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Myths And Legends Of Our Own Land, Complete

Page: 157

But Peter was too delicate to keep up, and there came a day when he could go no farther. The red men consulted for a few moments, then all of them stood apart but one, who fitted an arrow to his bow. The child's eyes grew big with fear, and Aaron tore at his bonds, but uselessly, and shouted that he would take the victim's place, but no one understood his speech, and in another moment Peter lay dead on the earth, with an arrow in his heart. Aaron gave one cry of hate and despair, and he, too, sank unconscious. On coming to himself he found that he was in a hut of boughs, attended by an old Indian, who told him in rude English that he was recovering from an illness of several weeks' duration, and that it was the purpose of his tribe to adopt him. When the lad tried to protest he found to his amazement that he could not utter a sound, and he learned from the Indian that the fever had taken away his tongue. In the dulness and weakness of his state he submitted to be clothed in Indian dress, smeared with a juice that browned his skin, and greeted by his brother's slayers as one of themselves. When he looked into a pool he found that he had, to all intents, become an Indian. In time he became partly reconciled to this change, for he did not know and could not ask where the white settlements lay; his appearance and his inability to speak would prevent his recognition by his friends, the red men were not unkind to him, and every boy likes a free and out-door life. They taught him to shoot with bow and arrow, but they kept him back if a white settlement was to be plundered.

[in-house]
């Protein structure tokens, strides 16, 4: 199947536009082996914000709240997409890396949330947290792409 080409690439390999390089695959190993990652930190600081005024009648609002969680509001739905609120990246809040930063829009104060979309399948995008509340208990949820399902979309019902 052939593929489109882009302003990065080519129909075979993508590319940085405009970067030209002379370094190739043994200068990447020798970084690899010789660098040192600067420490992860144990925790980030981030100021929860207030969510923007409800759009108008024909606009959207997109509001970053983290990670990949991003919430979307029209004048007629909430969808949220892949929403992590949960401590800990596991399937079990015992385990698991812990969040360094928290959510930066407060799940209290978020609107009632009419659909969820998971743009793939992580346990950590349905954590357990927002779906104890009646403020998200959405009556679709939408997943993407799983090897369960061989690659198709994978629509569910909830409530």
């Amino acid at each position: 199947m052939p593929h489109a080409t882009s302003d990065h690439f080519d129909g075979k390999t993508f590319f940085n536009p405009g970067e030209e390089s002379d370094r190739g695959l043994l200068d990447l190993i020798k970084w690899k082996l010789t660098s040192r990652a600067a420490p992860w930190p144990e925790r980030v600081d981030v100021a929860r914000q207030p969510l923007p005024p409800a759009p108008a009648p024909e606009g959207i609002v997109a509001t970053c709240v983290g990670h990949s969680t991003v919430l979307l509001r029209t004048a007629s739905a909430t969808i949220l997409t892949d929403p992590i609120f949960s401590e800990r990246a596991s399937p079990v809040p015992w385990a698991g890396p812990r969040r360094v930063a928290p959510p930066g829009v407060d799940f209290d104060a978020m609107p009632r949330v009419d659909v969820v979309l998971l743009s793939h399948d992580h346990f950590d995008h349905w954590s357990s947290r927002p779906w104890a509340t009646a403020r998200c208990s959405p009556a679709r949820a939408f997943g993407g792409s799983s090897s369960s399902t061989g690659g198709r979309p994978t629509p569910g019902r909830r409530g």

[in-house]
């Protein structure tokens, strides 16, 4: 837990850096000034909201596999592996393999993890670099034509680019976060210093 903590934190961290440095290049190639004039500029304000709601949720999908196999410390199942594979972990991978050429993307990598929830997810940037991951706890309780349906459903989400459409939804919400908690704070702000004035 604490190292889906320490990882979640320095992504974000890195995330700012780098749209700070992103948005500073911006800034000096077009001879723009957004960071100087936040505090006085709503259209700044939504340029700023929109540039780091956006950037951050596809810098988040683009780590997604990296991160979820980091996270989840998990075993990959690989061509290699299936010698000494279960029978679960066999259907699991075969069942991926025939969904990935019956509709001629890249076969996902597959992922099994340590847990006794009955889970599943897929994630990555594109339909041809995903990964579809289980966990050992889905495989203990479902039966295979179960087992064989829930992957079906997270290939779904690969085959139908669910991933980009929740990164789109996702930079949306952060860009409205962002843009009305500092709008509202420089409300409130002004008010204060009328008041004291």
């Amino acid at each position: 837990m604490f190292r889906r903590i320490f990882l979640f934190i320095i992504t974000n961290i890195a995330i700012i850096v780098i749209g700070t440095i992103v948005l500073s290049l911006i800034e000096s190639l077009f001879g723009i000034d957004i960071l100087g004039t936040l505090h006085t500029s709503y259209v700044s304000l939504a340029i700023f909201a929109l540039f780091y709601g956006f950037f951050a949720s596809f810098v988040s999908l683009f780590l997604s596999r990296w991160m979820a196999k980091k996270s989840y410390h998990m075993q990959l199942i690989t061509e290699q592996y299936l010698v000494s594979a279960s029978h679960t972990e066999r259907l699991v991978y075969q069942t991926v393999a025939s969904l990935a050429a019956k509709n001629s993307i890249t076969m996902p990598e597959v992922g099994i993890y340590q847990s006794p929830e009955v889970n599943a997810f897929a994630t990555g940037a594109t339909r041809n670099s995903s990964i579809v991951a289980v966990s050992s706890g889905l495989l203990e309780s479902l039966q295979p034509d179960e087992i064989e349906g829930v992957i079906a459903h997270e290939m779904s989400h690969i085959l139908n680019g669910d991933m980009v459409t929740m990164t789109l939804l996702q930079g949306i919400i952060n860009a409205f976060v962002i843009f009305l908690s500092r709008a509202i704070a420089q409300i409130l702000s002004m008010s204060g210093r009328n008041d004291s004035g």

Three years had elapsed, and Aaron, grown tall and strong, was a good hunter who stood in favor with the tribe. They had roamed back to the neighborhood of Woodstock, when, at a council, Aaron overheard a plot to fall on the village where his parents lived. He begged, by signs, to be allowed to go with them, and, believing that he could now be trusted, they offered no objection. Stoic as he had grown to be, he could not repress a tear as he saw his old home and thought of the peril that it stood in. If only he could give an alarm! The Indians retired into the forest to cook their food where the smoke could not be seen, while Aaron lingered at the edge of the wood and prayed for opportunity. He was not disappointed. Two girls came up through the perfumed dusk, driving cows from the pasture, and as they drew near, Aaron, pretending not to see them, crawled out of the bush with his weapons, and made a show of stealthily examining the town. The girls came almost upon him and screamed, while he dashed into the wood in affected surprise and regained the camp. The Indians had heard and seen nothing. The girls would surely give the alarm in town.


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